The nucleoside analogue D-carba T blocks HIV-1 reverse transcription.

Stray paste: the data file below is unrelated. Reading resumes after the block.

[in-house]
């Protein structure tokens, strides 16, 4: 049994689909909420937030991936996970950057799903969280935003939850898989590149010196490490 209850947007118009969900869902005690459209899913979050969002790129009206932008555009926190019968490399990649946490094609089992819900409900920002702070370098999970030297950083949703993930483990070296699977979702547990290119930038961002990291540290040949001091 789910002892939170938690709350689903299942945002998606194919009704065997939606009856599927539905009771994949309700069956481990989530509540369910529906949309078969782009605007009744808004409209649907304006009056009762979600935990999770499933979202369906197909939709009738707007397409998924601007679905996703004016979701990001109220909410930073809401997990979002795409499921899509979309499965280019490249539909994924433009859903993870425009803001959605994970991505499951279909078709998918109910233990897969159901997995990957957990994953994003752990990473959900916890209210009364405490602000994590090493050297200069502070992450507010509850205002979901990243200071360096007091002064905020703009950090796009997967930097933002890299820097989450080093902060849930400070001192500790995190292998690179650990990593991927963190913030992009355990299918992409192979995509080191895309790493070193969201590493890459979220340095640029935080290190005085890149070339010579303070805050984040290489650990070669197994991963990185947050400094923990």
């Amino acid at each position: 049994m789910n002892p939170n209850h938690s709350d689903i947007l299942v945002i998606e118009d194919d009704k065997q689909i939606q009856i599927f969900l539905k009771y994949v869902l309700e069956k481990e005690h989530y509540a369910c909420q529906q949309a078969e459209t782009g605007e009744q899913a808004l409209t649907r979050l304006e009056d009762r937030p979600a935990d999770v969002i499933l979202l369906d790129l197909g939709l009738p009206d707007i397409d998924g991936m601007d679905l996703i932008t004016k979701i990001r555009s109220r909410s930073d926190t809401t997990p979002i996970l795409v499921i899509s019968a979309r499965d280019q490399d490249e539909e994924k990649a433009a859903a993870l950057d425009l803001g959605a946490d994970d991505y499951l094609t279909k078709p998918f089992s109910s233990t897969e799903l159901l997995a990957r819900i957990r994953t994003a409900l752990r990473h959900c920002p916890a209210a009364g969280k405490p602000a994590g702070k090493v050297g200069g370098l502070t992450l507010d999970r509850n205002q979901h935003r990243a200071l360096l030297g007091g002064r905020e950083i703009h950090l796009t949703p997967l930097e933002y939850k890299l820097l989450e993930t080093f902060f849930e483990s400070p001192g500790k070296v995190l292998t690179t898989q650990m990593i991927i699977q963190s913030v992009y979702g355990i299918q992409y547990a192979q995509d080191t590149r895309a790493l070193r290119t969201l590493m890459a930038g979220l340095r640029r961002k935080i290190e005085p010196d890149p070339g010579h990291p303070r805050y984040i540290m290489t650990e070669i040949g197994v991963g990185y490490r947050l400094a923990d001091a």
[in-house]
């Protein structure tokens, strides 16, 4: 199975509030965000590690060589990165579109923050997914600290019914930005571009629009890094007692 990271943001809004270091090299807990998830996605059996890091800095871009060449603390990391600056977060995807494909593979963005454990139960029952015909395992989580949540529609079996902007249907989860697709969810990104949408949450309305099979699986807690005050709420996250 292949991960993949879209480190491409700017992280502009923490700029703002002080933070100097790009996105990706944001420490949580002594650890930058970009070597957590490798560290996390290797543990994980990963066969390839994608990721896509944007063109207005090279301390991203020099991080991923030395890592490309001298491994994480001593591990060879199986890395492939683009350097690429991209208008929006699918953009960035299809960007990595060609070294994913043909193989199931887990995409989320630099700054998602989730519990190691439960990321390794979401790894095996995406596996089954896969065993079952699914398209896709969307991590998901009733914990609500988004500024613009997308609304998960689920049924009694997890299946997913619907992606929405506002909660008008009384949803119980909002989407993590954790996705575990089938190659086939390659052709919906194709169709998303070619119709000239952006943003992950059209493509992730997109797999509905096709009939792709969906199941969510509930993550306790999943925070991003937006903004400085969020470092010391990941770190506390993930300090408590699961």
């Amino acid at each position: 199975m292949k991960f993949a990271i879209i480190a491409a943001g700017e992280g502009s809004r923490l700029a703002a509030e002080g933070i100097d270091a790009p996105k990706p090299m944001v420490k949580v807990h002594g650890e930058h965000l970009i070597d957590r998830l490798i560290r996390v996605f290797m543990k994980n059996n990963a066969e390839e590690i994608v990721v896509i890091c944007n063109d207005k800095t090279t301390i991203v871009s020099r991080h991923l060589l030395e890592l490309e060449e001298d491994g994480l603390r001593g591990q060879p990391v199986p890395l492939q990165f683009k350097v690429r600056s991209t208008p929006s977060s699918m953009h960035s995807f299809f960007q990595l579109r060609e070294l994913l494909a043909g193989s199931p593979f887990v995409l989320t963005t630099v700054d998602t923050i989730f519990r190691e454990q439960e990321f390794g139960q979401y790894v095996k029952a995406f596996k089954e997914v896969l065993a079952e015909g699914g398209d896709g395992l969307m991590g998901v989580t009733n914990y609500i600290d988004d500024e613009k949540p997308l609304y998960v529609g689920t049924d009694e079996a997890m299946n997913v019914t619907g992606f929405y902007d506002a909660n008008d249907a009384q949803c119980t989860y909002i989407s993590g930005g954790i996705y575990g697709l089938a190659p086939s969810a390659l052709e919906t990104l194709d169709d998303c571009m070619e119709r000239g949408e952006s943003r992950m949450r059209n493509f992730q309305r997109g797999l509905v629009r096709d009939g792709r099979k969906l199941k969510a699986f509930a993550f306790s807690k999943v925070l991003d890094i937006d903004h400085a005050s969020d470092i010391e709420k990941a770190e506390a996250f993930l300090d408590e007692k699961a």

A major pathway for HIV-1 resistance to nucleoside reverse transcriptase inhibitors (NRTIs) involves reverse transcriptase (RT) mutations that enhance ATP-dependent pyrophosphorolysis, which excises NRTIs from the end of viral DNA. We analyzed novel NRTIs for their ability to inhibit DNA synthesis of excision-proficient HIV-1 RT mutants. D-carba T is a carbocyclic nucleoside that has a 3' hydroxyl on the pseudosugar. The 3' hydroxyl group allows RT to incorporate additional dNTPs, which should protect D-carba TMP from excision. D-carba T can be converted to the triphosphate form by host cell kinases with moderate efficiency. D-carba T-TP is efficiently incorporated by HIV-1 RT; however, the next dNTP is added slowly to a D-carba TMP at the primer terminus. D-carba T effectively inhibits viral vectors that replicate using NRTI-resistant HIV-1 RTs, and there is no obvious toxicity in cultured cells. NRTIs based on the carbocyclic pseudosugar may offer an effective approach for the treatment of HIV-1 infections.




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